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WTF Is Retinol And Should You Use It?

A Hollywood skin doctor weighs up the pros and cons of the potent anti-aging ingredient.

It's not just a celebrity secret; retinol is hailed as the beauty world's best (needle-free) answer to smoother skin, visibly lessening scars, lines, and wrinkles when applied topically.

Jessica Alba–of skin idol status–describes the ingredient, which is a Vitamin A derivative, as "the greatest thing in the whole world!" Why? "It takes away fine lines, it takes away spots, and makes the texture of my skin better." As leading Hollywood dermatologist Dr. Lancer, who works with famous faces like Victoria Beckham and Beyonce, explains—it's one that truly works.

"Retinol is lauded for its medically and scientifically-proven ability to speed up the skin's cell cycle," he says. "It is one of the few ingredients on the market that comes with this absolute guarantee—it has no gimmicks." The zero BS approach makes it even more appealing.

But before you rush off and Google "retinol creams," remember it's not suitable for everyone—you'll find the same amount of scary reviews as product raves. Here's the skinny:


The drawbacks

You've seen the pros, but Dr. Lancer took us through the cons of retinol, and who should keep it out of their skincare arsenal.

Sensitive types should avoid it:

"Retinol is a very powerful ingredient by nature, and many people with sensitive and reactive skin find that it can be too harsh for them. Luckily, there are many new, more innovative forms of retinol currently available to consumers that help mitigate the sensitivity it can cause."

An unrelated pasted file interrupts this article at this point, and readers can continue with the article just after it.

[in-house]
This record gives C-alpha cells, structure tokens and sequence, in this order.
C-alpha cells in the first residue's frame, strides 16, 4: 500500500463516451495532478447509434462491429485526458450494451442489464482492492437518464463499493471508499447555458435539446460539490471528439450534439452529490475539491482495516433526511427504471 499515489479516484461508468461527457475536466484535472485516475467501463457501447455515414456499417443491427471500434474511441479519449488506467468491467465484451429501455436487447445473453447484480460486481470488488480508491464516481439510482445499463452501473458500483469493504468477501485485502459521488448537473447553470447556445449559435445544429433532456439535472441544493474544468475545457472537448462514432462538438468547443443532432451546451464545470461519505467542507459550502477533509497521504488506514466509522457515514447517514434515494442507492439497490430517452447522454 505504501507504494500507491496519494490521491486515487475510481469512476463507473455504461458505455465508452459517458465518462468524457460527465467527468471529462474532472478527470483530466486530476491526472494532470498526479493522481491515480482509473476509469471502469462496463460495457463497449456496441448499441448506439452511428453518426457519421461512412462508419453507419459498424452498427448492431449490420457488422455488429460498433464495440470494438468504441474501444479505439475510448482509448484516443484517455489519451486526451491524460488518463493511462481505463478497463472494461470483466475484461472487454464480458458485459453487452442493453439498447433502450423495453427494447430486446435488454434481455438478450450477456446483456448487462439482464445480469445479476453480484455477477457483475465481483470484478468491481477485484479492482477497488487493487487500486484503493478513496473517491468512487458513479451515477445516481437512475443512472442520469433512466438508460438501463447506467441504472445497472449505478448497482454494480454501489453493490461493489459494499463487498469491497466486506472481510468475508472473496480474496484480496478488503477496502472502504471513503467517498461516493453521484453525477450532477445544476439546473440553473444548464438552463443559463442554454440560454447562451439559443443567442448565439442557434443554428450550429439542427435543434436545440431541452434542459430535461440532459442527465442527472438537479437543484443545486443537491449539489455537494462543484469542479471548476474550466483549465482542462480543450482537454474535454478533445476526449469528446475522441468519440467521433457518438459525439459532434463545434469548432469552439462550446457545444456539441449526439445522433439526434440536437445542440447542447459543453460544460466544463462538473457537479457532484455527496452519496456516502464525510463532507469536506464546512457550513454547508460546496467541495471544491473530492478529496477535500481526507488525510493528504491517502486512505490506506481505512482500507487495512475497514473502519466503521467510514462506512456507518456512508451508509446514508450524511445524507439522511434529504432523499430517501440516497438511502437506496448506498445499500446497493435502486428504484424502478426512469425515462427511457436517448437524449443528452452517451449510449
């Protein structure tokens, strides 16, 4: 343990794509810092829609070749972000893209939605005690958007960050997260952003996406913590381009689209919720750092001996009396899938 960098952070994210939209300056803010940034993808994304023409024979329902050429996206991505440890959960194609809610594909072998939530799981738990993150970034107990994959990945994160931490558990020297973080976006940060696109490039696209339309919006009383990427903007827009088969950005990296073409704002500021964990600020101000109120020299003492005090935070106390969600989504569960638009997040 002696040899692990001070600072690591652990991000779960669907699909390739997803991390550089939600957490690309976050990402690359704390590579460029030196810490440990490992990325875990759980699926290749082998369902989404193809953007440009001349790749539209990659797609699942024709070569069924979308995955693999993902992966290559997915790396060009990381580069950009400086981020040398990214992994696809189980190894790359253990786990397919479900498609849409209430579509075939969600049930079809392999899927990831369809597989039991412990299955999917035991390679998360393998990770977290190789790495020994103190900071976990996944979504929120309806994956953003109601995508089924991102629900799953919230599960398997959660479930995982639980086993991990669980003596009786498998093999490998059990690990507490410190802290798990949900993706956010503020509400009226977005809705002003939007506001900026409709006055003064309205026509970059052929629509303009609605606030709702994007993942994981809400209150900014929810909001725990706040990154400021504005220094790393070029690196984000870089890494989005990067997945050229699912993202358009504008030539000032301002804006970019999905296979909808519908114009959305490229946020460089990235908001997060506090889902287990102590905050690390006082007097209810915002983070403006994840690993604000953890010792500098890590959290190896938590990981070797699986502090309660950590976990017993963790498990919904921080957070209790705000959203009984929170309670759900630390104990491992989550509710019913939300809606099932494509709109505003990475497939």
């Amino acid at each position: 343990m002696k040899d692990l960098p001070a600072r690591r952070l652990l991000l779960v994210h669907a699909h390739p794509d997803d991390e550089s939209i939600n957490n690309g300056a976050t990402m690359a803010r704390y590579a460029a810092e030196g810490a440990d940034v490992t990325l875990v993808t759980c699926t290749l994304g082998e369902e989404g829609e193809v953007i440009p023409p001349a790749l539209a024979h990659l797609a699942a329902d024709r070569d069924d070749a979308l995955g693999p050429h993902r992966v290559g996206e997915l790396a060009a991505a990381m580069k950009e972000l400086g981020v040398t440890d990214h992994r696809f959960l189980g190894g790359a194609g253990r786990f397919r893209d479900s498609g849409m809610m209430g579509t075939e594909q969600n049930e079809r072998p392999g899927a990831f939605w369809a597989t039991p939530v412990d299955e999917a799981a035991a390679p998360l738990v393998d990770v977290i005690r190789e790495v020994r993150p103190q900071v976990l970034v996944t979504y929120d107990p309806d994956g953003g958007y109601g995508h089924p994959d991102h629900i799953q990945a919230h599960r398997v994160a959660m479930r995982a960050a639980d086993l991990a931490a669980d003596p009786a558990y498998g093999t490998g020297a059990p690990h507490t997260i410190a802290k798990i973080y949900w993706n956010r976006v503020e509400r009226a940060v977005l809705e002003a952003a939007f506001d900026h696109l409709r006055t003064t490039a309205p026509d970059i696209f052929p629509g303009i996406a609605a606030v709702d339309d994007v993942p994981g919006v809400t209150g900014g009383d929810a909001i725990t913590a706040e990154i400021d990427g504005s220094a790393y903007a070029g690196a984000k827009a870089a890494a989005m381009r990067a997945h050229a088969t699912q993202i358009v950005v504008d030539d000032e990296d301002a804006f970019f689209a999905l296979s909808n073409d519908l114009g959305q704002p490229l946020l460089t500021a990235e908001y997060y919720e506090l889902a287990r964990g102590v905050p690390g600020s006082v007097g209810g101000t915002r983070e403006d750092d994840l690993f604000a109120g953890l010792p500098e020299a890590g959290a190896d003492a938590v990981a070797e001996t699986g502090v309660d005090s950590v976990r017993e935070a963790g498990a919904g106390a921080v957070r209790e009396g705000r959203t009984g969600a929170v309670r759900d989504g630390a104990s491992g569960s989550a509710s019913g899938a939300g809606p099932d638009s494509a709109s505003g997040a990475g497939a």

So should pregnant people:

"Retinol's efficacy is due to the fact that it is absorbed into the body and creates activity in our cells. Vitamin A is highly detrimental to a developing fetus; it's been known to cause significant birth defects, and for this reason should be avoided by pregnant women."

It can increase your risk of pigmentation:

"Retinol does cause significantly increased photosensitivity. Wearing a high-grade SPF and a hat is highly recommended if you want to truly reap the benefits of retinol."

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Your skin can get worse before it gets better:

"Some people may experience dryness, redness, or flaking skin when they first begin using retinol, but with proper care and adequate internal and external hydration, these effects should subside within two weeks."

Do alternatives exist?

Unfortunately, as Dr. Lancer confirmed to us, there are no true "retinol alternatives" that have a similar effect on the skin, but luckily there's been a bit of a retinol revolution with more sensitive skin-friendly formulas surfacing on the market of late. You need to look for retinol derivatives.

"When I worked to develop my Youth Serum, I formulated a type of retinol derivative that mitigates the dryness and redness of traditional retinol. Pairing it with complementary soothing and healing ingredients also helped soften the effects of the serum so it could be used even by those with sensitive skin." This version of the skin savior is also suitable for use in pregnancy and, remarkably, designed to be used by anyone and everyone from ages 18-80.


This article originally appeared on Minor edits have been made by the editors. 

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